Motorola 8800X

SMS turns 20 with a touch of festive cheer

By Charlotte Connelly, Content Developer – Making Modern Communications

Every time we invent a new communications device, somebody has to decide what the first every message will be. Sometimes this is planned in advance and has a weighty meaning. For example, when the first American telegraph line was officially opened in 1844, the first message sent by Samuel Morse asked: What hath God wrought?

On other occasions, the inventors of the technology were taken by surprise, such as Alexander Graham Bell. His first words were less majestic: Mr Watson, come here, I want to see you.

So, 20 years ago today, when 22-year-old British engineer, Neil Papworth, was trying out Vodafone’s new SMS system out for the first time, what did he send? Well, as it was nearing Christmas, there was really only one choice: MERRY CHRISTMAS

Motorola 8800X

This phone, the Motorola 8800X, was launched in 1992. The same year that the first SMS message was sent. Source: Science Museum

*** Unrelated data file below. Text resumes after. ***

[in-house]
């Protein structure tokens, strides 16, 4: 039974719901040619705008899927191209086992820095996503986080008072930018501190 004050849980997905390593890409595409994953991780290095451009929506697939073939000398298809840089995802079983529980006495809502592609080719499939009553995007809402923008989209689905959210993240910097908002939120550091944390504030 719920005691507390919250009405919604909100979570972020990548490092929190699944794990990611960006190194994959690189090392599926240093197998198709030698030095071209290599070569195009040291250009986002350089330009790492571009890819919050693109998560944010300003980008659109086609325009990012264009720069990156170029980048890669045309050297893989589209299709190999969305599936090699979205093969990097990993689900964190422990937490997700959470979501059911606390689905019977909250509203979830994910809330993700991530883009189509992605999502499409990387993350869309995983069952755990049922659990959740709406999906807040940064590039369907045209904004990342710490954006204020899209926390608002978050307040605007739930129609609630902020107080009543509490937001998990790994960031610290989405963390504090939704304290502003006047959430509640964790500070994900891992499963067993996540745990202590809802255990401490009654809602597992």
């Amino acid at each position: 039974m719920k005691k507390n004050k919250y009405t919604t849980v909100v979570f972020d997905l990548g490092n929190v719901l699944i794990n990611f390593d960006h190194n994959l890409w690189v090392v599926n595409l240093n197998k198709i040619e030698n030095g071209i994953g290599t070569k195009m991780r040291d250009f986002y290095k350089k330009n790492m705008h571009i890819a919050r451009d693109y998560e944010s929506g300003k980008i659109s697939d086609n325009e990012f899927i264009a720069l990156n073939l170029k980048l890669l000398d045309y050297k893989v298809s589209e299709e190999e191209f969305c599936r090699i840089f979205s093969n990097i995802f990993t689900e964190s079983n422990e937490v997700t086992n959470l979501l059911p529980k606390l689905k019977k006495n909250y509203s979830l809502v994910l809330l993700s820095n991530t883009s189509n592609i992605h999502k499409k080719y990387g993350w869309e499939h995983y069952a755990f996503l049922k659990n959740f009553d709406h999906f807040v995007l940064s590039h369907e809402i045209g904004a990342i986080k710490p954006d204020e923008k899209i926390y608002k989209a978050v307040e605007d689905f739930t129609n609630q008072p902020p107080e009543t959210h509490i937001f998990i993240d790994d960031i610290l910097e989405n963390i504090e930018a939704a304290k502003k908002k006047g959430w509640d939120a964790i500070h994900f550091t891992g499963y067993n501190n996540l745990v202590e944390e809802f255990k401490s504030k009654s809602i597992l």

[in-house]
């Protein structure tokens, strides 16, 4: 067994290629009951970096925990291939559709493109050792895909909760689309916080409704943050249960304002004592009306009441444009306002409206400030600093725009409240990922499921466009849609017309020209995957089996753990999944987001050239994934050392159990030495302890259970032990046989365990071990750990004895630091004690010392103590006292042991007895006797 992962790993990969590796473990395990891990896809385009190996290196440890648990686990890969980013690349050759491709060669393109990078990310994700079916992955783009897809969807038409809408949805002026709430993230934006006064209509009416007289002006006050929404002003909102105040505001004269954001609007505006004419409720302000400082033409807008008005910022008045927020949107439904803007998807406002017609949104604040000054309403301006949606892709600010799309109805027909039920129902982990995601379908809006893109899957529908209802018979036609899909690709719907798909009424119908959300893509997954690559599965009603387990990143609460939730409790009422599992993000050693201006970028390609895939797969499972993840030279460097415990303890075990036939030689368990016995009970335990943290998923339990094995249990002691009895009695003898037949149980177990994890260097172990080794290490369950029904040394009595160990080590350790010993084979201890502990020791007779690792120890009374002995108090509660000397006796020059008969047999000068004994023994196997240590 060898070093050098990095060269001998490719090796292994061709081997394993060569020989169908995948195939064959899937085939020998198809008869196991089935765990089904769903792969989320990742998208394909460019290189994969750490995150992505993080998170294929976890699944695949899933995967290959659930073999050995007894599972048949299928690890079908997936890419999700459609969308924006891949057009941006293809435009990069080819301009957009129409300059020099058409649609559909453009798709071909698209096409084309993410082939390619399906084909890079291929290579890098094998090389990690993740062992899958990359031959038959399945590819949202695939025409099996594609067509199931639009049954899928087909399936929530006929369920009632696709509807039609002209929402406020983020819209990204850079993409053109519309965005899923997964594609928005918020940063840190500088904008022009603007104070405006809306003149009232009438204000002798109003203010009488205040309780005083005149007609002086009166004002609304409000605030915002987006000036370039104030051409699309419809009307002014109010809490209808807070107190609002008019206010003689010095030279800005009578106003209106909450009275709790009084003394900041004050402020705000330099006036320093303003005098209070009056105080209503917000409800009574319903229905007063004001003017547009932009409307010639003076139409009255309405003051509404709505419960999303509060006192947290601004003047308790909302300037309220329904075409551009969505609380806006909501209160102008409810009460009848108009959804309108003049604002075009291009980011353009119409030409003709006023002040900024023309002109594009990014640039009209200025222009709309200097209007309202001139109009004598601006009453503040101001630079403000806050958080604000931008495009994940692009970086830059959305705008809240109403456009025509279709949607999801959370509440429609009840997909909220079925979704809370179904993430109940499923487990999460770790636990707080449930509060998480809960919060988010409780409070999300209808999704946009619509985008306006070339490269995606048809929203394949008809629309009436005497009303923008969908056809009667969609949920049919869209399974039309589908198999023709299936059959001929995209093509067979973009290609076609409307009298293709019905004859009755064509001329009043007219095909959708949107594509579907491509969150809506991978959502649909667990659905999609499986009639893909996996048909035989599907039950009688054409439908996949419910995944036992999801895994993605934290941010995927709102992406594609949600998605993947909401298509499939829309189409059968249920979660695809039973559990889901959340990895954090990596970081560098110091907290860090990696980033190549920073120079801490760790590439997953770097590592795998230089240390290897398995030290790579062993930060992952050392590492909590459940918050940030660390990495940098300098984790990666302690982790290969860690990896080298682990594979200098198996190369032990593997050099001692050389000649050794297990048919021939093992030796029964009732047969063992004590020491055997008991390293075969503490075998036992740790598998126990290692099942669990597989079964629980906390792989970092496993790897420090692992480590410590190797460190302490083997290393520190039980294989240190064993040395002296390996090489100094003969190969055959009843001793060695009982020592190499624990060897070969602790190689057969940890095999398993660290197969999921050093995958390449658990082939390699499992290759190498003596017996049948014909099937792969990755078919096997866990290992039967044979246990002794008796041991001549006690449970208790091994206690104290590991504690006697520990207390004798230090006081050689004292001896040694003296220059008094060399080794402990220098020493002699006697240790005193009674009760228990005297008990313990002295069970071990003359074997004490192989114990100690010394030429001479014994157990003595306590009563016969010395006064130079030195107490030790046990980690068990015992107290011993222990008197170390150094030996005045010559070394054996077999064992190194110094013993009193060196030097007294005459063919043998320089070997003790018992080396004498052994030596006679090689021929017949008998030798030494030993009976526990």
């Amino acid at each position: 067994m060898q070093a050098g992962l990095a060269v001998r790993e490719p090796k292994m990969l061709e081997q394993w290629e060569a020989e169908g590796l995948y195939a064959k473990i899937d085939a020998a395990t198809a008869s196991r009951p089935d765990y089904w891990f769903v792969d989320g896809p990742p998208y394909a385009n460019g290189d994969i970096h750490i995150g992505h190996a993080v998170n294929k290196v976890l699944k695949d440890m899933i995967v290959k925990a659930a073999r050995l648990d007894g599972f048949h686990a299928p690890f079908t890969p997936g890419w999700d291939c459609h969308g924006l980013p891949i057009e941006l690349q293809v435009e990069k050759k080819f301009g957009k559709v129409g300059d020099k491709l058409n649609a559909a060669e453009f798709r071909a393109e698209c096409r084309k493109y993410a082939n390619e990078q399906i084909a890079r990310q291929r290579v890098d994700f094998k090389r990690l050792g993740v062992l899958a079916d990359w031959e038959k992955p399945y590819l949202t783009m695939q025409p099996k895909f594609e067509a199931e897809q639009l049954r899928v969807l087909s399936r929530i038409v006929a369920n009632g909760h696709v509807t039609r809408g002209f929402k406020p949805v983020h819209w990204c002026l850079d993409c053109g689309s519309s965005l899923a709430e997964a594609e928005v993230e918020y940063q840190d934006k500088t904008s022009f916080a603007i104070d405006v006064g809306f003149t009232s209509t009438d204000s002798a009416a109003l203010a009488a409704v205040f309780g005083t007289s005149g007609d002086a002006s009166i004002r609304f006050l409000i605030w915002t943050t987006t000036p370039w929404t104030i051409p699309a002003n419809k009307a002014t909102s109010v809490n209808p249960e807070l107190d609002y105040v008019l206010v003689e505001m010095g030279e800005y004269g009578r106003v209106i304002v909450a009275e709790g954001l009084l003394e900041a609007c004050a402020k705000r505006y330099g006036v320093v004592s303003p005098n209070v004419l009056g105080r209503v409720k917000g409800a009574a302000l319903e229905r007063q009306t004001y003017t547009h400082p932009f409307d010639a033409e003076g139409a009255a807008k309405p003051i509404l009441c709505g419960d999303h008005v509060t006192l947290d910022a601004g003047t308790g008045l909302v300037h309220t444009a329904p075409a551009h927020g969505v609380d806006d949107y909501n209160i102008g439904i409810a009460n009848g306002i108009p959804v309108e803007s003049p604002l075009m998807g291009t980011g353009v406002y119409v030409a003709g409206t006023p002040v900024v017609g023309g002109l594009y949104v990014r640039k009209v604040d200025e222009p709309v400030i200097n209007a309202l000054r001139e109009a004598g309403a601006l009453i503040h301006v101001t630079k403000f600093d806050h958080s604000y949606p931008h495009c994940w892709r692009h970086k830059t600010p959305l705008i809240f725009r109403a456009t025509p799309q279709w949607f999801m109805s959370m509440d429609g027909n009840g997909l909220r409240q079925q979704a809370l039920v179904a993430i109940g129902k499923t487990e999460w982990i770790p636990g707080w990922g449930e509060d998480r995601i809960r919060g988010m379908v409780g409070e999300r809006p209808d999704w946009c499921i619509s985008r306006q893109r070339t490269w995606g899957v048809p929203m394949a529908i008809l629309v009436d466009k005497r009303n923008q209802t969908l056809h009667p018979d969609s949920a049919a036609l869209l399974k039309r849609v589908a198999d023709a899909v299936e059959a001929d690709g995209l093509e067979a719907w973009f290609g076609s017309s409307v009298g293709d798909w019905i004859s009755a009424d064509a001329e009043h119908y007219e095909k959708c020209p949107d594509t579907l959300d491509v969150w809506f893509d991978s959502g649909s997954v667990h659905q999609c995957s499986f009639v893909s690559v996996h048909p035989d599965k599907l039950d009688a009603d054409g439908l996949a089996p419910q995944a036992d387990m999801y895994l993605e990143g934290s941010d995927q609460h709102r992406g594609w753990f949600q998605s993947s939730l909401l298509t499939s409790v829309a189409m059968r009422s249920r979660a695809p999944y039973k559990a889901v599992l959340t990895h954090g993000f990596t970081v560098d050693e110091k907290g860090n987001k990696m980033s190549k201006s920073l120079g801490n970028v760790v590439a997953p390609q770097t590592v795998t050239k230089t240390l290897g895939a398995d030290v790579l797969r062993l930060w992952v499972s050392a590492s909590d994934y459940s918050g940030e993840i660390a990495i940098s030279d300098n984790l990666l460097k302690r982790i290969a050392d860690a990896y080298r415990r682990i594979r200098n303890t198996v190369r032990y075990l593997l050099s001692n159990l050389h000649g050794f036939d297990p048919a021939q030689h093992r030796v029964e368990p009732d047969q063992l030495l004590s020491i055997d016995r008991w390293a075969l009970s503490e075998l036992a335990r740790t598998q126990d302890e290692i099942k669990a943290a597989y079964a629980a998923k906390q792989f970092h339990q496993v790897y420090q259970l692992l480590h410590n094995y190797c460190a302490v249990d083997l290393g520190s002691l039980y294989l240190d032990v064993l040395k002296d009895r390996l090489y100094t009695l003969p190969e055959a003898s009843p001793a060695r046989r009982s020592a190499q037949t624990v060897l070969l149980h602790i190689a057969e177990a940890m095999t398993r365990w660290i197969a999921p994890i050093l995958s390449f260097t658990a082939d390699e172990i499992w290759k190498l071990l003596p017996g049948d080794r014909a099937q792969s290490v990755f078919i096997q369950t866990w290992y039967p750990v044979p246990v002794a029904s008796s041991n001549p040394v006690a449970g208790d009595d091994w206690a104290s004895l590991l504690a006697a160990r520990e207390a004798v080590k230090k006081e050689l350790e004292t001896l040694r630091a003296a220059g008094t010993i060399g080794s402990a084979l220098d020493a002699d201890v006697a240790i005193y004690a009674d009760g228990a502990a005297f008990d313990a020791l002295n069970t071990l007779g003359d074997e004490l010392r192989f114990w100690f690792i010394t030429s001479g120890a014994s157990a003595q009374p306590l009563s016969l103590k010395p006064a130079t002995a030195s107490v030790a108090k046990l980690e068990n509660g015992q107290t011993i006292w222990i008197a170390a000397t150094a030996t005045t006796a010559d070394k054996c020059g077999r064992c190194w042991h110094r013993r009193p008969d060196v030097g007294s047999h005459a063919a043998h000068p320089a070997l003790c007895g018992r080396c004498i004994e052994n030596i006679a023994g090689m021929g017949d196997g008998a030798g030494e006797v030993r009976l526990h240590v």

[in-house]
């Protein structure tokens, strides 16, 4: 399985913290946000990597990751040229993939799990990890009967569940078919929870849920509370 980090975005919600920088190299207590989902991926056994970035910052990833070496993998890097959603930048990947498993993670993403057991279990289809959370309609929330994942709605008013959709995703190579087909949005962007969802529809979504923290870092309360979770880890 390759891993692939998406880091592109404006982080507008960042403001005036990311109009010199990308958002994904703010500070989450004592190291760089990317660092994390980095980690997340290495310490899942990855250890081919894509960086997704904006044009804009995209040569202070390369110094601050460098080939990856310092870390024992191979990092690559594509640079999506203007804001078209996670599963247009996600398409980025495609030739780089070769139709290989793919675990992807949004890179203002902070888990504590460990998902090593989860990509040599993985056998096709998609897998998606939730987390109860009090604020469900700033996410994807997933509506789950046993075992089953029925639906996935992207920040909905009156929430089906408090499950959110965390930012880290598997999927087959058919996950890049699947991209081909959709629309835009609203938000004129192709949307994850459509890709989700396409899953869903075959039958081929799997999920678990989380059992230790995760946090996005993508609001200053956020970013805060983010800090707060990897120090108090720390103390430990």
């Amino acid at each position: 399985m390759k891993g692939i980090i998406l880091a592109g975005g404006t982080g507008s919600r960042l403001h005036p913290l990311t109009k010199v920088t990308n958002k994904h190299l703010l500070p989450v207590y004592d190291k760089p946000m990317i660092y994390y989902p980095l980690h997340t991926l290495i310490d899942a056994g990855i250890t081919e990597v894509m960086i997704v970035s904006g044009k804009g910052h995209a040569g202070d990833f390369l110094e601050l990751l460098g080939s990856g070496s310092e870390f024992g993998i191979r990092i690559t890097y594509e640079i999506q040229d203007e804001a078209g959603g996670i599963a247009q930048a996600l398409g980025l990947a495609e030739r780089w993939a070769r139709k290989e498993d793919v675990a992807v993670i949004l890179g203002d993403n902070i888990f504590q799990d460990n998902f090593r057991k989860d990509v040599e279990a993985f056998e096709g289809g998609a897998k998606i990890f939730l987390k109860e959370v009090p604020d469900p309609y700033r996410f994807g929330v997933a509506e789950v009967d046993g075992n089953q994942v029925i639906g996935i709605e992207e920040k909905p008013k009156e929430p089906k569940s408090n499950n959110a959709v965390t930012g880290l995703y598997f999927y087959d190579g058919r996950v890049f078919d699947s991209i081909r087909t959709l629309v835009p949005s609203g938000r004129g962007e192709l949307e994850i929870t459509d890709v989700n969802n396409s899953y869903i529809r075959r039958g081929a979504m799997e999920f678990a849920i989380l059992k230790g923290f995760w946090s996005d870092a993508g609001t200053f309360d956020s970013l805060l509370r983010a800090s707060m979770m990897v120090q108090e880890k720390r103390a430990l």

The first commercial SMS (short message service) system went into operation in 1993, after several years of tinkering with various text based messaging services. Mobile phone companies didn’t rush to get text messaging out there because they didn’t think anybody would be interested in sending such short messages.

In a way they were proved right, because it wasn’t until the late 1990′s when the first pre-pay phones came into use that texting really took off. Lots of users found texting to be a cheap way of sending a snippet of information, and by 2002 we were sending 2 million texts an hour in the UK alone.